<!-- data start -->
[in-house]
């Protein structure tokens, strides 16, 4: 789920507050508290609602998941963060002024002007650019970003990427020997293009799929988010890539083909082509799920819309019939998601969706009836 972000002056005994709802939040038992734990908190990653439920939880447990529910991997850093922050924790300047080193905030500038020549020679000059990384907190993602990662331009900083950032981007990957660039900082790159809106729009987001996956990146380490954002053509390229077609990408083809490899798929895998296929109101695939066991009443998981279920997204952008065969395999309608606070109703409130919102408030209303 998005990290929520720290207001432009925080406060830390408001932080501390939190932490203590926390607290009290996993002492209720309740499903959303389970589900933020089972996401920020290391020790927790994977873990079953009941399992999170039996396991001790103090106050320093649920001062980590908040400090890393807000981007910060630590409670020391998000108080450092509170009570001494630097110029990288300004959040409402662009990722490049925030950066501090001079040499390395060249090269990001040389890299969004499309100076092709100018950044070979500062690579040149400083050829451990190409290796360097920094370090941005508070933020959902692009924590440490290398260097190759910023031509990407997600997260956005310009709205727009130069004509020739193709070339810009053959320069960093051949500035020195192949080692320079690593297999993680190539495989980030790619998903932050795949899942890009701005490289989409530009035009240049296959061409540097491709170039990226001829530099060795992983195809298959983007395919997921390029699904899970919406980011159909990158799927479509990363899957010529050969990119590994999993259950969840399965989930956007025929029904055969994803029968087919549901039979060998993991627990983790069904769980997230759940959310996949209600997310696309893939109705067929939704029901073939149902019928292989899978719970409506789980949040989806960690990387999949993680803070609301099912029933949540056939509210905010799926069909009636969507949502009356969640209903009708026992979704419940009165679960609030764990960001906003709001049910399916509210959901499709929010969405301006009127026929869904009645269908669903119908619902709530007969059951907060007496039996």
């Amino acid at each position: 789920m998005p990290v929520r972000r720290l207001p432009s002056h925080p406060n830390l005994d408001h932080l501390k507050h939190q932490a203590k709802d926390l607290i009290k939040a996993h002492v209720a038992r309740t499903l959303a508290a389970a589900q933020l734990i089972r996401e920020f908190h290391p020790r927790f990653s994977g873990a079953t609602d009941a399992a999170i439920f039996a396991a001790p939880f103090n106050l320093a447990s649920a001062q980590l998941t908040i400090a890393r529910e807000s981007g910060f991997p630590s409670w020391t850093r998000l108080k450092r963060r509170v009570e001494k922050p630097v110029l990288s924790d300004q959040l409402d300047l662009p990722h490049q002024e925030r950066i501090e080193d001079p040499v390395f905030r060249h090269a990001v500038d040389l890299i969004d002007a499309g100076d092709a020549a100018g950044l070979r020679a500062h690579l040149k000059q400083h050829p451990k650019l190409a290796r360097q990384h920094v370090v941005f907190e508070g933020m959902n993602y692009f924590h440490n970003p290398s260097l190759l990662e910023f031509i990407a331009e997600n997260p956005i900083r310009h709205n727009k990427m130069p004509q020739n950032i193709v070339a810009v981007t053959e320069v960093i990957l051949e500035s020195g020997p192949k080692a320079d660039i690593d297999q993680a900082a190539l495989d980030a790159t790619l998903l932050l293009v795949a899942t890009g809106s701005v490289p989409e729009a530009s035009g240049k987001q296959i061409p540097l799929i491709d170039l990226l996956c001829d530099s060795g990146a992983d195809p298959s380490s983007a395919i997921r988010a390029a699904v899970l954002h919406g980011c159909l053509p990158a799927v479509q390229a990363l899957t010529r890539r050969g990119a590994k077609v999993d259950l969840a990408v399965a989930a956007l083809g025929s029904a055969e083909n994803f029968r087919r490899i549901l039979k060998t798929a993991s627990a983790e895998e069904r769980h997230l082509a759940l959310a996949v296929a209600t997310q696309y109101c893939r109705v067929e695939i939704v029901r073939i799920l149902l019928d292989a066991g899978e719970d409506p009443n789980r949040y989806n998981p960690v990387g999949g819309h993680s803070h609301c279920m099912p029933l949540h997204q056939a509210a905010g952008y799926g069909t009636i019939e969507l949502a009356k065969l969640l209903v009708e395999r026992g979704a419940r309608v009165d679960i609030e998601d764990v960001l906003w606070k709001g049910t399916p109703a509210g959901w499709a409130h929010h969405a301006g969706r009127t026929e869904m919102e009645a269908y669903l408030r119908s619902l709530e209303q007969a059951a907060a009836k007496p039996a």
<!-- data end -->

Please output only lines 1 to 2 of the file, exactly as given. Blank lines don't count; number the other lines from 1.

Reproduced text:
[in-house]
């Protein structure tokens, strides 16, 4: 789920507050508290609602998941963060002024002007650019970003990427020997293009799929988010890539083909082509799920819309019939998601969706009836 972000002056005994709802939040038992734990908190990653439920939880447990529910991997850093922050924790300047080193905030500038020549020679000059990384907190993602990662331009900083950032981007990957660039900082790159809106729009987001996956990146380490954002053509390229077609990408083809490899798929895998296929109101695939066991009443998981279920997204952008065969395999309608606070109703409130919102408030209303 998005990290929520720290207001432009925080406060830390408001932080501390939190932490203590926390607290009290996993002492209720309740499903959303389970589900933020089972996401920020290391020790927790994977873990079953009941399992999170039996396991001790103090106050320093649920001062980590908040400090890393807000981007910060630590409670020391998000108080450092509170009570001494630097110029990288300004959040409402662009990722490049925030950066501090001079040499390395060249090269990001040389890299969004499309100076092709100018950044070979500062690579040149400083050829451990190409290796360097920094370090941005508070933020959902692009924590440490290398260097190759910023031509990407997600997260956005310009709205727009130069004509020739193709070339810009053959320069960093051949500035020195192949080692320079690593297999993680190539495989980030790619998903932050795949899942890009701005490289989409530009035009240049296959061409540097491709170039990226001829530099060795992983195809298959983007395919997921390029699904899970919406980011159909990158799927479509990363899957010529050969990119590994999993259950969840399965989930956007025929029904055969994803029968087919549901039979060998993991627990983790069904769980997230759940959310996949209600997310696309893939109705067929939704029901073939149902019928292989899978719970409506789980949040989806960690990387999949993680803070609301099912029933949540056939509210905010799926069909009636969507949502009356969640209903009708026992979704419940009165679960609030764990960001906003709001049910399916509210959901499709929010969405301006009127026929869904009645269908669903119908619902709530007969059951907060007496039996």